Date of Award:


Document Type:


Degree Name:

Master of Science (MS)


Political Science

Committee Chair(s)

Peter McNamara


Peter McNamara


Robert Ross


Lucy M. Delgadillo


The 1996 welfare reforms were part of a bipartisan consensus led by Democratic President Bill Clinton and a Republican Congress about the downfalls of the existing United States welfare system. Under these reforms, Temporary Assistance for Needy Families (TANF) replaced Aid to Families with Dependent Children (AFDC), which was an entitlement program that had been in effect since 1935. Similar to AFDC, TANF intended to serve as a safety net that provides cash assistance to needy families, but it also aimed to reduce government dependence by attempting to instill values in welfare recipients through stricter work requirements and eligibility criteria. The goals of TANF included promoting job preparation, reducing the incidence of births to unmarried mothers, and increasing the formation and maintenance of two-parent families.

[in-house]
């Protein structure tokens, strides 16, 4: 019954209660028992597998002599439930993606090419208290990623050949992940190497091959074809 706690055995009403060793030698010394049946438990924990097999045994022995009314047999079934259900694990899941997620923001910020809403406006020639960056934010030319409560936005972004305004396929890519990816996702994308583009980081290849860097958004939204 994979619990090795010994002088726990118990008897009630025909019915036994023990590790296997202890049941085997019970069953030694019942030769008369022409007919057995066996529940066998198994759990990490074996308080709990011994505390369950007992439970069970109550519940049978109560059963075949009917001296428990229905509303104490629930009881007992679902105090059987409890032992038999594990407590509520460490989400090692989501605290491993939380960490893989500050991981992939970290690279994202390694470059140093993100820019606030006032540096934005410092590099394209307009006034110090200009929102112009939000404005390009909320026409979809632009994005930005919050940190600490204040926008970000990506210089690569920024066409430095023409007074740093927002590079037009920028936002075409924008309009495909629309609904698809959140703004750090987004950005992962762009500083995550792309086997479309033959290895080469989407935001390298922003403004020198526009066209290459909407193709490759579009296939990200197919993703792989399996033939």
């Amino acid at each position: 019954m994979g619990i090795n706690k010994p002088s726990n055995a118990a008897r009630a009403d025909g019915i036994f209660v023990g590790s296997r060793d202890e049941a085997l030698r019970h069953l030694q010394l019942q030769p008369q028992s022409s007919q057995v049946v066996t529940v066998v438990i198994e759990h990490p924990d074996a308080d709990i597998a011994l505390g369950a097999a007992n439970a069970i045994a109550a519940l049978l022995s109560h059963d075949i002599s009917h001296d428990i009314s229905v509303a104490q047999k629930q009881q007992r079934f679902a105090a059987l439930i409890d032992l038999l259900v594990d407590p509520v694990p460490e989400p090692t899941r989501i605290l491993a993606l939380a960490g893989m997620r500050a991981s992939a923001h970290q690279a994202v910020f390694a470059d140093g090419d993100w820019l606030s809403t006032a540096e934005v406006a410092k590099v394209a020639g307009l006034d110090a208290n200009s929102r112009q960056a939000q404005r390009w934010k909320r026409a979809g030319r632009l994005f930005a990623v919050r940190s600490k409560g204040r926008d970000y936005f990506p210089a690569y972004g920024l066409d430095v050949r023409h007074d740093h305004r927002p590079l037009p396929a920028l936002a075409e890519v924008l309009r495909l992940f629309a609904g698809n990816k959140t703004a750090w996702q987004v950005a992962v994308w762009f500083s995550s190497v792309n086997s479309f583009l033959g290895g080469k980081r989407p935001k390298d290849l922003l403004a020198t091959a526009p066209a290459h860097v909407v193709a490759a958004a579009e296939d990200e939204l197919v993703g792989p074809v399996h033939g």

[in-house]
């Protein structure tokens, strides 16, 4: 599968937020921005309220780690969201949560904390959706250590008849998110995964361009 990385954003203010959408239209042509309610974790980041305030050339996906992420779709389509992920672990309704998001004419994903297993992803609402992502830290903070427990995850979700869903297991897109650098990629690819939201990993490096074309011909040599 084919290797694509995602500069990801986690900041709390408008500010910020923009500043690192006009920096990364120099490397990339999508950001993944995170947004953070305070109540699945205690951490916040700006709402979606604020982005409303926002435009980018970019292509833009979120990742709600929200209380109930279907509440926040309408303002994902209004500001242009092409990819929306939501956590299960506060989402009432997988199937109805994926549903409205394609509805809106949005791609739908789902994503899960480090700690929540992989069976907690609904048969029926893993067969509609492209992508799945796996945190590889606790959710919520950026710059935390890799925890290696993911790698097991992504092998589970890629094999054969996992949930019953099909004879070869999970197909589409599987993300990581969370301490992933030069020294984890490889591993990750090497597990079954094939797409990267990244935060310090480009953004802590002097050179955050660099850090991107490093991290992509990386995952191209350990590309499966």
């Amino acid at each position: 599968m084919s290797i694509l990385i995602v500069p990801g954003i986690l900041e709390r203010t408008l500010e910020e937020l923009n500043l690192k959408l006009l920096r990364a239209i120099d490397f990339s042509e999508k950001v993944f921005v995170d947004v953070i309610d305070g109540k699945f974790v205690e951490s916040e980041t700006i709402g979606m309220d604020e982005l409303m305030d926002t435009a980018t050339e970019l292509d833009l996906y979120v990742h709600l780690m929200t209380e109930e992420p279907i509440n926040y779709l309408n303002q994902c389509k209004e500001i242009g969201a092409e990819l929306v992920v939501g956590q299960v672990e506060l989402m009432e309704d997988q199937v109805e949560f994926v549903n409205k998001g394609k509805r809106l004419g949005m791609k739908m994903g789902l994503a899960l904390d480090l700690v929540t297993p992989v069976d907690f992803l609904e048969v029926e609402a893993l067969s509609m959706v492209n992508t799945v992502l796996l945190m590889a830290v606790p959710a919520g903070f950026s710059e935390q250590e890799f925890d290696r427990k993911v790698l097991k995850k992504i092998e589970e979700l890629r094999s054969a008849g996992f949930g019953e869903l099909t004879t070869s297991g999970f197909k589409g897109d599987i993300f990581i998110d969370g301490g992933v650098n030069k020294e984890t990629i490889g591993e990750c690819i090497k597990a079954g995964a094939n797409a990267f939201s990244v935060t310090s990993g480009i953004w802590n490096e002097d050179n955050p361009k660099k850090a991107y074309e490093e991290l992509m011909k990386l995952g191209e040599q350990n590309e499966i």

Many of TANF’s goals were driven by the theory that family structure is important for economic and social stability, but states have a lot of freedom in how they choose to distribute TANF funding and implement the program. This research examined TANF funding allocation and social outcome differences between predominantly Republican (red) and predominantly Democratic (blue) states in order analyze TANF’s ability to reduce out-of-wedlock birth rates and divorce rates. There was limited, but interesting, evidence that there were differences in how red and blue states were funding TANF programs. On average, red states allocated greater proportions of their funding to categories that were inconsistent with the purposes of TANF than blue states. Most states provided very little funding to goals associated with family structure. So, while out-of-wedlock birth rates and divorce rates were different in 1996 (pre-TANF) and 2016 (post-TANF), these changes are unlikely associated with the program. Similarly, blue states had significantly less divorces than red states, but it is unlikely that TANF is responsible for this difference.